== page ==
Profit is the goal of any business. It is achieved when the total revenue generated exceeds the total costs. Sales and marketing are the primary tools for generating revenue. To set the price of a product, a company looks into the cost accounting function. Break-even point and margin of safety are both cost accounting functions used to calculate the sales analysis. These two concepts revolve around the concepts of costs, sales, volumes, price, and production. They have a futuristic approach.
Break-Even Point vs Margin of Safety
The main difference between break-even point and margin of safety is that break-even point is a level where there is no loss or gain, while the margin of safety is the difference between actual sales and break-even point. Both these concepts come under cost-profit analysis. The characteristics and functions are different for each. The Break-even point suggests the survival of a company. But the margin of safety is an indicator of risk.
The Break-even point is the level where the total expenditure equals the total revenue. The price of the product can be determined by analyzing the break-even point. According to the pricing, break-even points can differ. Although determining the BEP is helpful in terms of attaining optimum results, it has a set of limitations. It is based on the costs analysis and hence, doesn’t explain the sales in different price ranges.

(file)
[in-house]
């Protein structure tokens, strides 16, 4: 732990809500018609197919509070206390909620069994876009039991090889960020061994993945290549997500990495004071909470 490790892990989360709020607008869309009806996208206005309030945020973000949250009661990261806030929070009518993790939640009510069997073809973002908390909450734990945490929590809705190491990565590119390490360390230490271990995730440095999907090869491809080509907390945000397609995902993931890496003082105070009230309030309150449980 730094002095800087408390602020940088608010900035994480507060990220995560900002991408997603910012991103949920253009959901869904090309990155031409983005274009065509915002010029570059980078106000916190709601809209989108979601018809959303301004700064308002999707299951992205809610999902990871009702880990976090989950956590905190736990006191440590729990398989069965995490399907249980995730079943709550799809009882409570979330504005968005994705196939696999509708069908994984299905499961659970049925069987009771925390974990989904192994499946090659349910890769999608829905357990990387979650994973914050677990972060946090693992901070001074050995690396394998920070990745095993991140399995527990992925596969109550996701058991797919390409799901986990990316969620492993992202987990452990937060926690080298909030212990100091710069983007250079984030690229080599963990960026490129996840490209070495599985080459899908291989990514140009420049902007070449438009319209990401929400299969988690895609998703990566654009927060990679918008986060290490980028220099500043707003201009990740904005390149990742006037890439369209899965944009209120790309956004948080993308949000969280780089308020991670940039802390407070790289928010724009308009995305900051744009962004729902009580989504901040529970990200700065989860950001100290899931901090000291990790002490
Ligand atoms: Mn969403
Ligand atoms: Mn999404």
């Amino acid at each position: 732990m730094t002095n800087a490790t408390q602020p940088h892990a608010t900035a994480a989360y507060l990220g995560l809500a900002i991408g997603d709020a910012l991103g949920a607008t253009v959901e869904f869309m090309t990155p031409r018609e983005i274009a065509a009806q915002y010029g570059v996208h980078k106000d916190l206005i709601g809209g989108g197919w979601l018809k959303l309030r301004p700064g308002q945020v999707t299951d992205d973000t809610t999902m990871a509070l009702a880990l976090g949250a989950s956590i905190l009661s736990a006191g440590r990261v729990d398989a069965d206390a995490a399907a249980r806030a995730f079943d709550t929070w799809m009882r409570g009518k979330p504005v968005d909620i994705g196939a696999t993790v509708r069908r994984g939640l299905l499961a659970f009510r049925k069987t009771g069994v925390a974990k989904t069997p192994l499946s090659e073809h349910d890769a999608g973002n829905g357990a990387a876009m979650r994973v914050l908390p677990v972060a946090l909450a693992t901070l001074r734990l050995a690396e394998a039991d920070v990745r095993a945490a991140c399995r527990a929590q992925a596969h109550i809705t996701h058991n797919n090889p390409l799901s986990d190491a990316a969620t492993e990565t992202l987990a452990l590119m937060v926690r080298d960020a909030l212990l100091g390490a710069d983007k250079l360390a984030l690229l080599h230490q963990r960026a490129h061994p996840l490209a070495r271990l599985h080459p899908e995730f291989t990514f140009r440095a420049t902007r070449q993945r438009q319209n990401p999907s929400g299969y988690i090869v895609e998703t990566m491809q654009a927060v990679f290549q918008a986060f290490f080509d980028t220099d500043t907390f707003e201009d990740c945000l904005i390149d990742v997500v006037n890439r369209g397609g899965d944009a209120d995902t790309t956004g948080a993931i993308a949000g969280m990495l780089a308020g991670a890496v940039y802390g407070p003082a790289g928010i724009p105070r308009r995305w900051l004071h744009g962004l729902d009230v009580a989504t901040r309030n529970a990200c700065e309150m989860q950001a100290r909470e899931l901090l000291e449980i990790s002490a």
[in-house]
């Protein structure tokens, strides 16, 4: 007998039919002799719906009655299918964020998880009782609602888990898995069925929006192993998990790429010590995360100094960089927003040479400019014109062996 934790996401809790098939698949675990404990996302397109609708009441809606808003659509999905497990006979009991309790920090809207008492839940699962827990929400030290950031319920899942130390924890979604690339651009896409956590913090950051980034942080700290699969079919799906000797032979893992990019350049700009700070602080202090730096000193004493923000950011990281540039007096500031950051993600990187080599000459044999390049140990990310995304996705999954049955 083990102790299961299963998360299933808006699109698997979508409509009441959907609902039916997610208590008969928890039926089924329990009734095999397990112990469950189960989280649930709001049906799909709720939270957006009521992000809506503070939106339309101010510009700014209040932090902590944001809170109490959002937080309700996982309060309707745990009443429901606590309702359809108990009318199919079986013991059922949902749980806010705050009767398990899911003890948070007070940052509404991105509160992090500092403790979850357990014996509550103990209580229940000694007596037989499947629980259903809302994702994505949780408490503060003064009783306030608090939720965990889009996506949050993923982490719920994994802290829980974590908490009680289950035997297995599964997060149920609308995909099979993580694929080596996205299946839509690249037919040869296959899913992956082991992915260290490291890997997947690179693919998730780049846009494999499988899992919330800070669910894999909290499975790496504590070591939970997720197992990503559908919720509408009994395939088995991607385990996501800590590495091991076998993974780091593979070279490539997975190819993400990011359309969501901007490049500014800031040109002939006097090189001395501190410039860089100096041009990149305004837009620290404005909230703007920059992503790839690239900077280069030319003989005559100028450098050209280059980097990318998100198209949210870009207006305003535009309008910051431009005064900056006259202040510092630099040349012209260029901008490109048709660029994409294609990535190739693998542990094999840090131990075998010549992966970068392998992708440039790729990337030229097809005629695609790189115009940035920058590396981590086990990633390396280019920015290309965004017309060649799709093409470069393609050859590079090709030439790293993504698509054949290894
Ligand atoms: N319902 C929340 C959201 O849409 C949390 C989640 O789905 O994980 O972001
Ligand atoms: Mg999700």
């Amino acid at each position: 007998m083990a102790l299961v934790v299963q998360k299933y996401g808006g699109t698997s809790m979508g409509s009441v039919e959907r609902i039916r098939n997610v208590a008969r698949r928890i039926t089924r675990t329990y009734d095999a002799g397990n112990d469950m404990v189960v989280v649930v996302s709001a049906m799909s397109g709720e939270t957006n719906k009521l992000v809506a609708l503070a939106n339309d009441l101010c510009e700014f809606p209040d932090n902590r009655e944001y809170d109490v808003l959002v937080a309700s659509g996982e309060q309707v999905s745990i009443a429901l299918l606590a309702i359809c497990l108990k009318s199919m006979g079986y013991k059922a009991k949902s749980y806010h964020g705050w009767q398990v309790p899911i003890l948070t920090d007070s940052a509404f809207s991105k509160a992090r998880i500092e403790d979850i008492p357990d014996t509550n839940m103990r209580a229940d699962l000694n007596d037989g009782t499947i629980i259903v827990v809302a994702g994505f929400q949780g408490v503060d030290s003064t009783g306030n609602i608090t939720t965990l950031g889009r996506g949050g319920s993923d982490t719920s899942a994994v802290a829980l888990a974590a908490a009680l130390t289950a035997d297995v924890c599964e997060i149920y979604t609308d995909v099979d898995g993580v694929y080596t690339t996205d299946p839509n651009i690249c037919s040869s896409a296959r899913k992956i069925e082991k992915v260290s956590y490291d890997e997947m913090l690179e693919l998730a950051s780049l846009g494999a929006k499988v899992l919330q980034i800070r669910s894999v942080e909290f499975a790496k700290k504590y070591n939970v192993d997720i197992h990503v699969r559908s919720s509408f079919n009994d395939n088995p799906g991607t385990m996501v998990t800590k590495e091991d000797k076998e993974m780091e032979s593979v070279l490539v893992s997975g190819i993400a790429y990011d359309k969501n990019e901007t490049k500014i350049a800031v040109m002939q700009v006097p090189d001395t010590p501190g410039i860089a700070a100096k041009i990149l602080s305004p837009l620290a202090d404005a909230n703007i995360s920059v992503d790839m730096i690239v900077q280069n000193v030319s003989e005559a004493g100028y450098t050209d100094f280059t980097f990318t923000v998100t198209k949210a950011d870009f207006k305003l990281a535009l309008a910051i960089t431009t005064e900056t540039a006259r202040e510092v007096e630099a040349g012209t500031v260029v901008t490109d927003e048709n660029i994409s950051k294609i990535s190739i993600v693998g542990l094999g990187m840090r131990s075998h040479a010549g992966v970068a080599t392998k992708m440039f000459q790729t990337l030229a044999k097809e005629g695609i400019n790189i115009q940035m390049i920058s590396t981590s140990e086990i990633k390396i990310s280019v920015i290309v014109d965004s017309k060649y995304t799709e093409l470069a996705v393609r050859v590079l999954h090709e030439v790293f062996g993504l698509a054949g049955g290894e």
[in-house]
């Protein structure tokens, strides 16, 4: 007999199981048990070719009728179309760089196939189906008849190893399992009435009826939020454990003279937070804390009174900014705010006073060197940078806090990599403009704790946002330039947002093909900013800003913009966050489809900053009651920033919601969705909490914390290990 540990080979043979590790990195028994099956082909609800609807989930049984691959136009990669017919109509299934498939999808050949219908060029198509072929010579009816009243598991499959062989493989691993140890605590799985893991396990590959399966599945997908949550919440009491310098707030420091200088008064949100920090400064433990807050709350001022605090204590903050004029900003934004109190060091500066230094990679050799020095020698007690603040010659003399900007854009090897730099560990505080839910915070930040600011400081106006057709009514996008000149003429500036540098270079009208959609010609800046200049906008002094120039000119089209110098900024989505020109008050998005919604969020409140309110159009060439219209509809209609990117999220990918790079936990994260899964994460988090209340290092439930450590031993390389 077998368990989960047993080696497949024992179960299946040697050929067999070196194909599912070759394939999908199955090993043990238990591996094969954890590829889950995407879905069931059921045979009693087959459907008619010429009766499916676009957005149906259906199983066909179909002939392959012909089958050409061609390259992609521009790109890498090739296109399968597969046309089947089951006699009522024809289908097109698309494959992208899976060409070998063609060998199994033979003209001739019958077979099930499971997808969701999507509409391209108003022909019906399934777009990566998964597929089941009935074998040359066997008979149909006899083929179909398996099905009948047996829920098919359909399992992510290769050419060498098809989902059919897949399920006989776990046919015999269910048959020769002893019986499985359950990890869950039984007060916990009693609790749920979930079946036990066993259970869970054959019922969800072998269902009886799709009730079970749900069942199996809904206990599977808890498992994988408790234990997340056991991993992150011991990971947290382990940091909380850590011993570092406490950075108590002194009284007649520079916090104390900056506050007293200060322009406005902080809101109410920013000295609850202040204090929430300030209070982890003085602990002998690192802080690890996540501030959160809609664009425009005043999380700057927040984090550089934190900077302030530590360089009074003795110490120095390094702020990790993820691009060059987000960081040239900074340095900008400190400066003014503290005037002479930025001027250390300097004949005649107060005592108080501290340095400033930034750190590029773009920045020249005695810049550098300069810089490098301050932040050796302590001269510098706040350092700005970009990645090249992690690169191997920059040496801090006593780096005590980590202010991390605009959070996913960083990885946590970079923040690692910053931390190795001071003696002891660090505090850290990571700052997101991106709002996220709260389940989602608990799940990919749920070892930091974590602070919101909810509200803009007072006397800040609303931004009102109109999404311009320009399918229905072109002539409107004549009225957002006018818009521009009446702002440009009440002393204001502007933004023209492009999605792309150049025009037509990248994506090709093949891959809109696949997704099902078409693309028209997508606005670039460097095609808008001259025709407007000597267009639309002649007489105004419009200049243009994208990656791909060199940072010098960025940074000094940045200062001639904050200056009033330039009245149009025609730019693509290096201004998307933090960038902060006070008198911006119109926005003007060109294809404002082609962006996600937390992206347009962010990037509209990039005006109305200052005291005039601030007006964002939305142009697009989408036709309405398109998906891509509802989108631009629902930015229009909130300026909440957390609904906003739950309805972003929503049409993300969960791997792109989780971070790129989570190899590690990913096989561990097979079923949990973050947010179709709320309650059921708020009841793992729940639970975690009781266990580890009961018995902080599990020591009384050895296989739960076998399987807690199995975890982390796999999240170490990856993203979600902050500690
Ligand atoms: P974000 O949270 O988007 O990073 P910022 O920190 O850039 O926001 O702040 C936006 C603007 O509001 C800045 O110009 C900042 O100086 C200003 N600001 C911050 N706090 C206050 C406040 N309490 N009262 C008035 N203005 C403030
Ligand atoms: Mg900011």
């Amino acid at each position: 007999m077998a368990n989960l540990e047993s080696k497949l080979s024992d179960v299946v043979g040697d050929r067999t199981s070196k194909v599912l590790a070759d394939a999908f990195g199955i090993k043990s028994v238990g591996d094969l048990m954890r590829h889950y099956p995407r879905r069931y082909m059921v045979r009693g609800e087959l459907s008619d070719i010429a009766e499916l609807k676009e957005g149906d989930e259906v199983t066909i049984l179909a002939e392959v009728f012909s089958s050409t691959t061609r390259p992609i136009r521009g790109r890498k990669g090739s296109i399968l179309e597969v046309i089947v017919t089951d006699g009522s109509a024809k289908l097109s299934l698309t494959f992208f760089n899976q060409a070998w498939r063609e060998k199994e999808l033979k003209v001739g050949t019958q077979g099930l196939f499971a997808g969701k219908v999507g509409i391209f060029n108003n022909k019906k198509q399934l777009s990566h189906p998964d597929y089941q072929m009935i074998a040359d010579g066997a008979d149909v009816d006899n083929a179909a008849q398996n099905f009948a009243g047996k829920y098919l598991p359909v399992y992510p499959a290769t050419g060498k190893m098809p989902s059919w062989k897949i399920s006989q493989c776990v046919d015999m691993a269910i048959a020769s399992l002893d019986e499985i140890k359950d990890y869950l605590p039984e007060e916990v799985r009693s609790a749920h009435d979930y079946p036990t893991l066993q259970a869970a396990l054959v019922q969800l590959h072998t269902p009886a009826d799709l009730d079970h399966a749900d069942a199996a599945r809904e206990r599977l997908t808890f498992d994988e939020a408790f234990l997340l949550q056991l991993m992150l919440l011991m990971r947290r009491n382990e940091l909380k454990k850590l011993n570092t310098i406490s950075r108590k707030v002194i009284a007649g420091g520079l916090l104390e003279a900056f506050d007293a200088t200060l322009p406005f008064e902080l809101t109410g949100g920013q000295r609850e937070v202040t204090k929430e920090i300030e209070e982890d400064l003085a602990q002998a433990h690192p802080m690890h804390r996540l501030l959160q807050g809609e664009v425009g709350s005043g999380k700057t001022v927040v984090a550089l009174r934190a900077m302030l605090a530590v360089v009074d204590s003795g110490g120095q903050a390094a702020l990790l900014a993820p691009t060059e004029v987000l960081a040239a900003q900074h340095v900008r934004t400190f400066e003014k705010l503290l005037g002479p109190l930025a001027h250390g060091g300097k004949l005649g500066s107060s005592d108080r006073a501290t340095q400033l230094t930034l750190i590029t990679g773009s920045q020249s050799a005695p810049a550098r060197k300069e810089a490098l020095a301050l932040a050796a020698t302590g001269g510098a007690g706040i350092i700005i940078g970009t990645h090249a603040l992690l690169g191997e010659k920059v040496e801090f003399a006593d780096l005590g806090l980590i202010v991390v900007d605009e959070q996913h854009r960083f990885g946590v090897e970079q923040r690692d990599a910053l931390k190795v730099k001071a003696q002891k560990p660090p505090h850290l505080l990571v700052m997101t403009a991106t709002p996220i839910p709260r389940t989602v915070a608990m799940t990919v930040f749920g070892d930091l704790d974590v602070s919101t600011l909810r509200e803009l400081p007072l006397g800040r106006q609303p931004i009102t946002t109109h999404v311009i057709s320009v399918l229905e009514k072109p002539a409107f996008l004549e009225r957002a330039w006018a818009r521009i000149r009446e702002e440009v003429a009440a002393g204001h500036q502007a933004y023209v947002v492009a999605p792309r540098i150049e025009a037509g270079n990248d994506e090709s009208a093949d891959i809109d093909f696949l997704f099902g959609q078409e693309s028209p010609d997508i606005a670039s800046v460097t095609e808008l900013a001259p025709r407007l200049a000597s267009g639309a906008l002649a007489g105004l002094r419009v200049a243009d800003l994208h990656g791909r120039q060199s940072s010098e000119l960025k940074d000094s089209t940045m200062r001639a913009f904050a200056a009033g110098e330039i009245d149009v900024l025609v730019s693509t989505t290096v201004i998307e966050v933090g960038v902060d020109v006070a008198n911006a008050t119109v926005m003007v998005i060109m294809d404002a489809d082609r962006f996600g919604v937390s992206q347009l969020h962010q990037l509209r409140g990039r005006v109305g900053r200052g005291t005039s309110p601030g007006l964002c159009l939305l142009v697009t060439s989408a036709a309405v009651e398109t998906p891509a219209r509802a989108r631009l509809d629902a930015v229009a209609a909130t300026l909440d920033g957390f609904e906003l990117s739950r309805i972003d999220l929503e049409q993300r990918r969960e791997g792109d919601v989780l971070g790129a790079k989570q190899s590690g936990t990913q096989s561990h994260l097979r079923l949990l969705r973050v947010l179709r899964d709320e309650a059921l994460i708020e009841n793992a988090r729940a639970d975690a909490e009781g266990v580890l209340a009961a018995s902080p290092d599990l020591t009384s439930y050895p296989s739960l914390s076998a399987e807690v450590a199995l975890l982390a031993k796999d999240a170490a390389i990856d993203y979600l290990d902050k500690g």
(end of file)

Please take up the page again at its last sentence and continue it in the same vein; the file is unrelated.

The margin of safety is the probable decline in sales before a goes into loss. It shows the safety level of the company according to their sales. Every company tends to keep a higher range of the margin of safety to strengthen their business. It is a kind of buffer. As long as there is a buffer, the business is free from high risks. When the margin of safety reaches negative, the company is likely to lose money.
Comparison Table Between Break-Even Point and Margin of Safety
|Parameters of Comparison||Break-Even Point||Margin of Safety|
|Definition||The point where the business expense meets the generated revenue||The difference between probable sales and break-even point|
|Hierarchy||Determined first||Determined only after BEP is calculated|